QUEST: Christi, they say the difficulties continue. It remains a question of trust. They simply can't see a way to do a deal today. The only question is, what can they manage to cobble together before the end of the negotiations? And as the Italian finance minister said, frankly, it's all getting very difficult.


QUEST: How would you expect today to go?

PIER CARLO PADOAN, ITALIAN FINANCE MINISTER: We continue to work to establish the conditions to start negotiations, which is the real target. It's not about closing a deal. It's about starting negotiations. We think that there are conditions to do that, but let's face it, the main obstacles to moving forward is lack of trust.


QUEST: And that remains the core issue. Lack of trust that the Greeks will do what they say they were going to do.

And Christi, let me just read you a tweet which has just come from the very well-known economist, New York economist Jeffrey Sachs. He describes the Eurozone, "The Eurozone is a crazy house, incoherent, incompetent, and cruel." And to that we might also add long-winded.

The talks are going to go all day.

PAUL: Ouch. All right. Hey, thank you so much, Richard Quest. We appreciate the update.

BLACKWELL: The pope is now winding down his south American visit today. Visiting a very poor neighborhood, then delivering his final mass before he heads out.

Live pictures here as he visits that community. They have decorated that neighborhood with the colors of the Vatican. You can see them screaming for the pontiff there. We'll take you there live. A live report from Rosa Flores, next.


[08:22:42] BLACKWELL: Well, today is Pope Francis' last day of this South American tour. He is visiting a poor neighborhood in Paraguay's capital Asuncion right now. This is what you're seeing.

PAUL: Yes, they're heading to a sports field to celebrate mass. Thousands of people expected to attend that.

CNN's Rosa Flores joins us live from Asuncion.

So, Rosa, give us a sense of what's happening there right now.

ROSA FLORES, CNN CORRESPONDENT: Christi, the crowds grow by the minute.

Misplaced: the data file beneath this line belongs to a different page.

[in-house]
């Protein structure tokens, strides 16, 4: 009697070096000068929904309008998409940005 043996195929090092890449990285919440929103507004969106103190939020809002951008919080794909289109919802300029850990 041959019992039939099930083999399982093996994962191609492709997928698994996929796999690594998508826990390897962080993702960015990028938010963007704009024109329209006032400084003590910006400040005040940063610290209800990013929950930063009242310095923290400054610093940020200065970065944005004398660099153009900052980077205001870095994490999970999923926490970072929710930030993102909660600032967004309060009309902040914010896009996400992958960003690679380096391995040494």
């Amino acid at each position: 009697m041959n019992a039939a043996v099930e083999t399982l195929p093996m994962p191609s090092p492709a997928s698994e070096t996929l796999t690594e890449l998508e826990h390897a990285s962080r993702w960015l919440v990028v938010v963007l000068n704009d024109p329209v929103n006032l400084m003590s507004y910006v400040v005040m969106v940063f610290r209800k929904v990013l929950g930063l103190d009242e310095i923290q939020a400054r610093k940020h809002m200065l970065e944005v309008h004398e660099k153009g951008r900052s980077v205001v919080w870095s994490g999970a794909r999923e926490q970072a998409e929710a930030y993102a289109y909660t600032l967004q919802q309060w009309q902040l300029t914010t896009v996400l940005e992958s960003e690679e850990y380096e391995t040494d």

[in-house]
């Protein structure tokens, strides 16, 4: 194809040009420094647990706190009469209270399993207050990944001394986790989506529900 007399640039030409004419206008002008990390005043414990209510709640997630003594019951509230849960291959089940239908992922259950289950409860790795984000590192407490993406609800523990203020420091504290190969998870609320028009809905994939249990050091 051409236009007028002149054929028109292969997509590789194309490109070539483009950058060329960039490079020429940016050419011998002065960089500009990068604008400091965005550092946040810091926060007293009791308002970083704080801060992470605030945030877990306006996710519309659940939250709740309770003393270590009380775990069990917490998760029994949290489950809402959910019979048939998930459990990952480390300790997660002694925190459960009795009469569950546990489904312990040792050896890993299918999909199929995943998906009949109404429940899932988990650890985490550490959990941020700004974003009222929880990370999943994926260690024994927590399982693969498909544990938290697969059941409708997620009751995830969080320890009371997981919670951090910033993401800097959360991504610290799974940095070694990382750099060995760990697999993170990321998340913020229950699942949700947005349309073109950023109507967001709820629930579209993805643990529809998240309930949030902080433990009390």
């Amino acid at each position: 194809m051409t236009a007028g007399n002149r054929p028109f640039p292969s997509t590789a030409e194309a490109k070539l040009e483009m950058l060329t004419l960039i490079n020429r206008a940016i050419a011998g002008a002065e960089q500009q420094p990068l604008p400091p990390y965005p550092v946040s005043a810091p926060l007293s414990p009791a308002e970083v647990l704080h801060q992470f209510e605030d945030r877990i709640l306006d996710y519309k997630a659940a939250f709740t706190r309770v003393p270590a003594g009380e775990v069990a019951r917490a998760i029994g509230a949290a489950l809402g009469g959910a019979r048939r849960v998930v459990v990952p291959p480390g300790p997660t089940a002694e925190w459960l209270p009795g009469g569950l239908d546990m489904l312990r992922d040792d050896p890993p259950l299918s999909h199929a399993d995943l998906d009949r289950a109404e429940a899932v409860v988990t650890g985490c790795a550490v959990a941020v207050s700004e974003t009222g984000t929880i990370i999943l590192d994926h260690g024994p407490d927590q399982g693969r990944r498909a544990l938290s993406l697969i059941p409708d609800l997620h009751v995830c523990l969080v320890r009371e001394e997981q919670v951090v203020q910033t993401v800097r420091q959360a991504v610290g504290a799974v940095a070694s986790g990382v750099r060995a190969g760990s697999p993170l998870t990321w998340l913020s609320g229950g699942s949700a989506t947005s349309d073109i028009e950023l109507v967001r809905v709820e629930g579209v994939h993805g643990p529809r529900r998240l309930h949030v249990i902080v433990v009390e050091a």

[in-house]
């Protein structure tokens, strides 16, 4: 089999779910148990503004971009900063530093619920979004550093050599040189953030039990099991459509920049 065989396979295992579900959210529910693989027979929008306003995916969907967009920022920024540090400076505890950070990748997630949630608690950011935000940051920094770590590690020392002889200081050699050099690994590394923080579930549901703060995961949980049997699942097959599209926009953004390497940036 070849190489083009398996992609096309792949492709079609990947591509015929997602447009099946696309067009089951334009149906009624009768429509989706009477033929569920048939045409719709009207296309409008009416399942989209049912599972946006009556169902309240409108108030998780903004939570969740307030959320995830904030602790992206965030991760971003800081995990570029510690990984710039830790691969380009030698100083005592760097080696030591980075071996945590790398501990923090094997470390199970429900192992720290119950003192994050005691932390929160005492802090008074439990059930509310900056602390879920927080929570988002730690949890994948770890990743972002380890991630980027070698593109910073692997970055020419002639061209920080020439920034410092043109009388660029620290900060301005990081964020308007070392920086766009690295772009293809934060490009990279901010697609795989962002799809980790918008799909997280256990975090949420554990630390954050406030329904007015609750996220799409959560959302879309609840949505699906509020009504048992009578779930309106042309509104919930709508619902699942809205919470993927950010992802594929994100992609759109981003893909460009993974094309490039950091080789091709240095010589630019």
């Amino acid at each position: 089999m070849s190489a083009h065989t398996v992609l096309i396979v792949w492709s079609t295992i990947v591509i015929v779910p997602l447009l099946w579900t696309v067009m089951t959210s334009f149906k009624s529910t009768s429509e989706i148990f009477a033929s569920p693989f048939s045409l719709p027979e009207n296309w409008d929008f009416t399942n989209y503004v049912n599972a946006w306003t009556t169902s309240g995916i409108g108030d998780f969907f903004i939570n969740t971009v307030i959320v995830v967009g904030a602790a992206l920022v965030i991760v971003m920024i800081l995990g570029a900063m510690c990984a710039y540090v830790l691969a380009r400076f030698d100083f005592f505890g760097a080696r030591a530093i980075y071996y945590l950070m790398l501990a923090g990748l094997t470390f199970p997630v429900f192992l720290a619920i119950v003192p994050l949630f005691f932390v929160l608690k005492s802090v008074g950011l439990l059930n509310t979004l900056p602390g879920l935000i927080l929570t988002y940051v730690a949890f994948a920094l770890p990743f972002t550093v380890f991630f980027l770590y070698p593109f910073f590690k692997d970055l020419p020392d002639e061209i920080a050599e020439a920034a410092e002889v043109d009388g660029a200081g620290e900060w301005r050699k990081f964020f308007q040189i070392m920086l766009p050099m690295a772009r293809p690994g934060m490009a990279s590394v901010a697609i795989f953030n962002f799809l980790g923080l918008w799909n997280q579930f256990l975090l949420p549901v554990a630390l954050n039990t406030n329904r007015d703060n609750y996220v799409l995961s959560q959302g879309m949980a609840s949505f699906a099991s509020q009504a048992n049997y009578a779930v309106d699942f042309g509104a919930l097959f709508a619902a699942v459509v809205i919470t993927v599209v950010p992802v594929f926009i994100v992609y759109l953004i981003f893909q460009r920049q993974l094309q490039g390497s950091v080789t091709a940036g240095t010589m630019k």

Take a look behind me. You can see that there are people here from every corner of Paraguay, and the surrounding countries.

Now, one of the things that really stands out about Paraguay here is how unique the stage is. We've never seen anything like it. It's very much in line with the pope's encyclical. It's all organic. It's coconuts, corn, and squash. So, it really stands out, makes this country stand out for sure.

Now, about the message of the pope to these three particular countries in this tour, it's been one of family, tradition, values, culture, inclusion, and also visiting with the poor, visiting with the sick. He has taken time out of his schedule to make sure that he does that. As a matter of fact, right now, he's in one neighborhood, one of the poorest neighborhoods of Asuncion, talking to people, listening to their needs, and making sure that others know how important this particular population is for Pope Francis.

I'm sorry about the screaming, guys. I really can't hear myself speak here. But, again, a warm welcome for the pontiff. And people here hoping to celebrate mass with him in the next few hours.

PAUL: All right. Rosa, we understand it. We're so grateful that you had a chance to experience that yourself. That's pretty special. Thank you, Rosa Flores.

We'll be right back.


[08:28:43] BLACKWELL: All right, listen up. This is an update to the developing story we've been following all morning. Guys, put up what we have this live signal coming out of Mexico, just ended, actually.

This is a news conference that we've been watching as relate to the escape of Joaquin Guzman, El Chapo. He escaped from his maximum security prison last night.

PAUL: He, of course, is major drug lord, 300 people that we understand that he has in his, in his group there, who are protecting him. But we understand that the airport has been shut down so he can't get on a plane. He escaped through a tunnel shower that apparently led -- in the shower, that apparently led to a house they're at the house there authorities are. He is not any longer.

And they did find construction tools in that passage. The prison is on lockdown as well. So, very interesting to note, construction tools in that passage. Where have we heard that before recently? BLACKWELL: Yes, with the escape of Sweat and Matt several weeks ago

in New York. So, of course, we'll continue to follow this. This is not the first time that El Chapo has escaped. He escaped back in 2001, was captured last year at a Mexican beach resort.

We'll follow this throughout the day here on air and online. But thanks so much for spending your morning with us.

PAUL: Always good to have you here. Make great memories.